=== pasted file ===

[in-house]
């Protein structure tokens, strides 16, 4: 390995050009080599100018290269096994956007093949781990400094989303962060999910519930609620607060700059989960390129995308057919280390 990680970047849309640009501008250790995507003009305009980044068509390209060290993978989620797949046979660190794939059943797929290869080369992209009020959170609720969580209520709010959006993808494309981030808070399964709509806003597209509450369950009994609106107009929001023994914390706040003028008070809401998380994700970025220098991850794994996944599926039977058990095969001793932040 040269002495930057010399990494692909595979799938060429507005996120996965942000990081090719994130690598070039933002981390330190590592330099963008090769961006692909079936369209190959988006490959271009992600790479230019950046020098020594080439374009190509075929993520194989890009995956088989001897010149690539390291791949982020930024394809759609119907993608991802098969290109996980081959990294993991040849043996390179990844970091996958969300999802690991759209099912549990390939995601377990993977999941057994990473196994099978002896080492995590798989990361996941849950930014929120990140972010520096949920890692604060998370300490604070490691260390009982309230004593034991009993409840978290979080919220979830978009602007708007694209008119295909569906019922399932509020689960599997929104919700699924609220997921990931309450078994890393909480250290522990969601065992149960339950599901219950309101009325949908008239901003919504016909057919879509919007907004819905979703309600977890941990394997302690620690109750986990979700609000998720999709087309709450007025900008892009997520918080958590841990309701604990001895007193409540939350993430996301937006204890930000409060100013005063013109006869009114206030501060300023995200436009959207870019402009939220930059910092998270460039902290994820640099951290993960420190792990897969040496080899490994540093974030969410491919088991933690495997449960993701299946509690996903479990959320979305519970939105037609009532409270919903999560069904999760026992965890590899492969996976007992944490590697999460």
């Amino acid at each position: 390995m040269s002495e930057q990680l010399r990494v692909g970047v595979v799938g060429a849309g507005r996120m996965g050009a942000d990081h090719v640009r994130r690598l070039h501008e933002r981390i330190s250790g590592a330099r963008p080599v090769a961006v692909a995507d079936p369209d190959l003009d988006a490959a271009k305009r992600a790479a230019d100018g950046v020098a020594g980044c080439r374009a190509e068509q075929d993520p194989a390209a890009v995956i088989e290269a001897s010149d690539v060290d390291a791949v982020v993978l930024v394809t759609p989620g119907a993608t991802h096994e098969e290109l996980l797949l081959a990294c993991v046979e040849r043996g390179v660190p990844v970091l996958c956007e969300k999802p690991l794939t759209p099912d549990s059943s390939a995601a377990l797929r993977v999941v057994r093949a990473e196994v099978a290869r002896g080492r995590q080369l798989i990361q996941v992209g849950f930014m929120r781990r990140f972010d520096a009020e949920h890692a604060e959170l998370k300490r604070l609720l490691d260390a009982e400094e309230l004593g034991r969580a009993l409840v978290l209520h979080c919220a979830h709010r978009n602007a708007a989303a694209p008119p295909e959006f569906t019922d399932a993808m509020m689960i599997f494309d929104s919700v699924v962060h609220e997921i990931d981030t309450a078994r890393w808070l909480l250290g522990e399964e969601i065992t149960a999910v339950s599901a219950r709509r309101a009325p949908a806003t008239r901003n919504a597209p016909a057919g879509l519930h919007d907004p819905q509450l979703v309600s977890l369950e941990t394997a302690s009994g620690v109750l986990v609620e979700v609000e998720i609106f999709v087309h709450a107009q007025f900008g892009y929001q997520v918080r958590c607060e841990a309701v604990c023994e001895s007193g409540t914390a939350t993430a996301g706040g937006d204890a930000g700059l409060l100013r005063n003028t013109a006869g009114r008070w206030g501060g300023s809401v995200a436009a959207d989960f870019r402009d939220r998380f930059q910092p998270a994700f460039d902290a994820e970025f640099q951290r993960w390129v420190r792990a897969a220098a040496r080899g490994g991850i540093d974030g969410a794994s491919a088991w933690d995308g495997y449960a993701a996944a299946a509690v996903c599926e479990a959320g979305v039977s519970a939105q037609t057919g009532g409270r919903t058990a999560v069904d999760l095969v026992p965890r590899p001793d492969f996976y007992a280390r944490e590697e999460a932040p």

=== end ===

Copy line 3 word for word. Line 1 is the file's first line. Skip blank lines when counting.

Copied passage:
């Amino acid at each position: 390995m040269s002495e930057q990680l010399r990494v692909g970047v595979v799938g060429a849309g507005r996120m996965g050009a942000d990081h090719v640009r994130r690598l070039h501008e933002r981390i330190s250790g590592a330099r963008p080599v090769a961006v692909a995507d079936p369209d190959l003009d988006a490959a271009k305009r992600a790479a230019d100018g950046v020098a020594g980044c080439r374009a190509e068509q075929d993520p194989a390209a890009v995956i088989e290269a001897s010149d690539v060290d390291a791949v982020v993978l930024v394809t759609p989620g119907a993608t991802h096994e098969e290109l996980l797949l081959a990294c993991v046979e040849r043996g390179v660190p990844v970091l996958c956007e969300k999802p690991l794939t759209p099912d549990s059943s390939a995601a377990l797929r993977v999941v057994r093949a990473e196994v099978a290869r002896g080492r995590q080369l798989i990361q996941v992209g849950f930014m929120r781990r990140f972010d520096a009020e949920h890692a604060e959170l998370k300490r604070l609720l490691d260390a009982e400094e309230l004593g034991r969580a009993l409840v978290l209520h979080c919220a979830h709010r978009n602007a708007a989303a694209p008119p295909e959006f569906t019922d399932a993808m509020m689960i599997f494309d929104s919700v699924v962060h609220e997921i990931d981030t309450a078994r890393w808070l909480l250290g522990e399964e969601i065992t149960a999910v339950s599901a219950r709509r309101a009325p949908a806003t008239r901003n919504a597209p016909a057919g879509l519930h919007d907004p819905q509450l979703v309600s977890l369950e941990t394997a302690s009994g620690v109750l986990v609620e979700v609000e998720i609106f999709v087309h709450a107009q007025f900008g892009y929001q997520v918080r958590c607060e841990a309701v604990c023994e001895s007193g409540t914390a939350t993430a996301g706040g937006d204890a930000g700059l409060l100013r005063n003028t013109a006869g009114r008070w206030g501060g300023s809401v995200a436009a959207d989960f870019r402009d939220r998380f930059q910092p998270a994700f460039d902290a994820e970025f640099q951290r993960w390129v420190r792990a897969a220098a040496r080899g490994g991850i540093d974030g969410a794994s491919a088991w933690d995308g495997y449960a993701a996944a299946a509690v996903c599926e479990a959320g979305v039977s519970a939105q037609t057919g009532g409270r919903t058990a999560v069904d999760l095969v026992p965890r590899p001793d492969f996976y007992a280390r944490e590697e999460a932040p």